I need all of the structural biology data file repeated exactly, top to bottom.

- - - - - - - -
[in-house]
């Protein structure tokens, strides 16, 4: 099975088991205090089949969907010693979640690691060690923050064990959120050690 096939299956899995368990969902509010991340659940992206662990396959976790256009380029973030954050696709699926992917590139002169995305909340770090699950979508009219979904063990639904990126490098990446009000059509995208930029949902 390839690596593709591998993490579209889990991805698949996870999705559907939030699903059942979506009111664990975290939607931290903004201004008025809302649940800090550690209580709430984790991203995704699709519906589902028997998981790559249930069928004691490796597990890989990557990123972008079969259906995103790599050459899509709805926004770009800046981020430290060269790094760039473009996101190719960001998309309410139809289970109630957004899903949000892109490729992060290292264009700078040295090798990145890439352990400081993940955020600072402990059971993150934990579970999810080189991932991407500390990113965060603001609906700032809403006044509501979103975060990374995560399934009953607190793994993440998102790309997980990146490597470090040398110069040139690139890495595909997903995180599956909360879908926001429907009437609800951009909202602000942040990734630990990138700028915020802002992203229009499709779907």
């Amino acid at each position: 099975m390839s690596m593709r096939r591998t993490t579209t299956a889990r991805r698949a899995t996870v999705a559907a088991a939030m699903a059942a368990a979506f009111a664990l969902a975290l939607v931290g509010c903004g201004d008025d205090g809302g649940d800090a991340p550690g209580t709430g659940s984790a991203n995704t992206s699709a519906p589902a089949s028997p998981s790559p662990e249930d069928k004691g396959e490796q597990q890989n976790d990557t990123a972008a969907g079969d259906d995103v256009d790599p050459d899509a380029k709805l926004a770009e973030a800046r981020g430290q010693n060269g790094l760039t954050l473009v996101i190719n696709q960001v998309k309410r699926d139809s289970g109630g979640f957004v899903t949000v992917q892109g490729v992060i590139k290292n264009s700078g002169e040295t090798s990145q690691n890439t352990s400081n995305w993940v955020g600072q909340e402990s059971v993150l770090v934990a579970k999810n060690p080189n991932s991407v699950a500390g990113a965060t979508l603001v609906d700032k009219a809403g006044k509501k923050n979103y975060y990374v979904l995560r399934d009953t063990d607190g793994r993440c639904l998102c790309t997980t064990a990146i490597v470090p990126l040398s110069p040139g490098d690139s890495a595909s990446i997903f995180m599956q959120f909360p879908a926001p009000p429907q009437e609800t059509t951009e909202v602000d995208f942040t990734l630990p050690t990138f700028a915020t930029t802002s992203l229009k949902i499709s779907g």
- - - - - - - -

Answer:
[in-house]
């Protein structure tokens, strides 16, 4: 099975088991205090089949969907010693979640690691060690923050064990959120050690 096939299956899995368990969902509010991340659940992206662990396959976790256009380029973030954050696709699926992917590139002169995305909340770090699950979508009219979904063990639904990126490098990446009000059509995208930029949902 390839690596593709591998993490579209889990991805698949996870999705559907939030699903059942979506009111664990975290939607931290903004201004008025809302649940800090550690209580709430984790991203995704699709519906589902028997998981790559249930069928004691490796597990890989990557990123972008079969259906995103790599050459899509709805926004770009800046981020430290060269790094760039473009996101190719960001998309309410139809289970109630957004899903949000892109490729992060290292264009700078040295090798990145890439352990400081993940955020600072402990059971993150934990579970999810080189991932991407500390990113965060603001609906700032809403006044509501979103975060990374995560399934009953607190793994993440998102790309997980990146490597470090040398110069040139690139890495595909997903995180599956909360879908926001429907009437609800951009909202602000942040990734630990990138700028915020802002992203229009499709779907």
């Amino acid at each position: 099975m390839s690596m593709r096939r591998t993490t579209t299956a889990r991805r698949a899995t996870v999705a559907a088991a939030m699903a059942a368990a979506f009111a664990l969902a975290l939607v931290g509010c903004g201004d008025d205090g809302g649940d800090a991340p550690g209580t709430g659940s984790a991203n995704t992206s699709a519906p589902a089949s028997p998981s790559p662990e249930d069928k004691g396959e490796q597990q890989n976790d990557t990123a972008a969907g079969d259906d995103v256009d790599p050459d899509a380029k709805l926004a770009e973030a800046r981020g430290q010693n060269g790094l760039t954050l473009v996101i190719n696709q960001v998309k309410r699926d139809s289970g109630g979640f957004v899903t949000v992917q892109g490729v992060i590139k290292n264009s700078g002169e040295t090798s990145q690691n890439t352990s400081n995305w993940v955020g600072q909340e402990s059971v993150l770090v934990a579970k999810n060690p080189n991932s991407v699950a500390g990113a965060t979508l603001v609906d700032k009219a809403g006044k509501k923050n979103y975060y990374v979904l995560r399934d009953t063990d607190g793994r993440c639904l998102c790309t997980t064990a990146i490597v470090p990126l040398s110069p040139g490098d690139s890495a595909s990446i997903f995180m599956q959120f909360p879908a926001p009000p429907q009437e609800t059509t951009e909202v602000d995208f942040t990734l630990p050690t990138f700028a915020t930029t802002s992203l229009k949902i499709s779907g």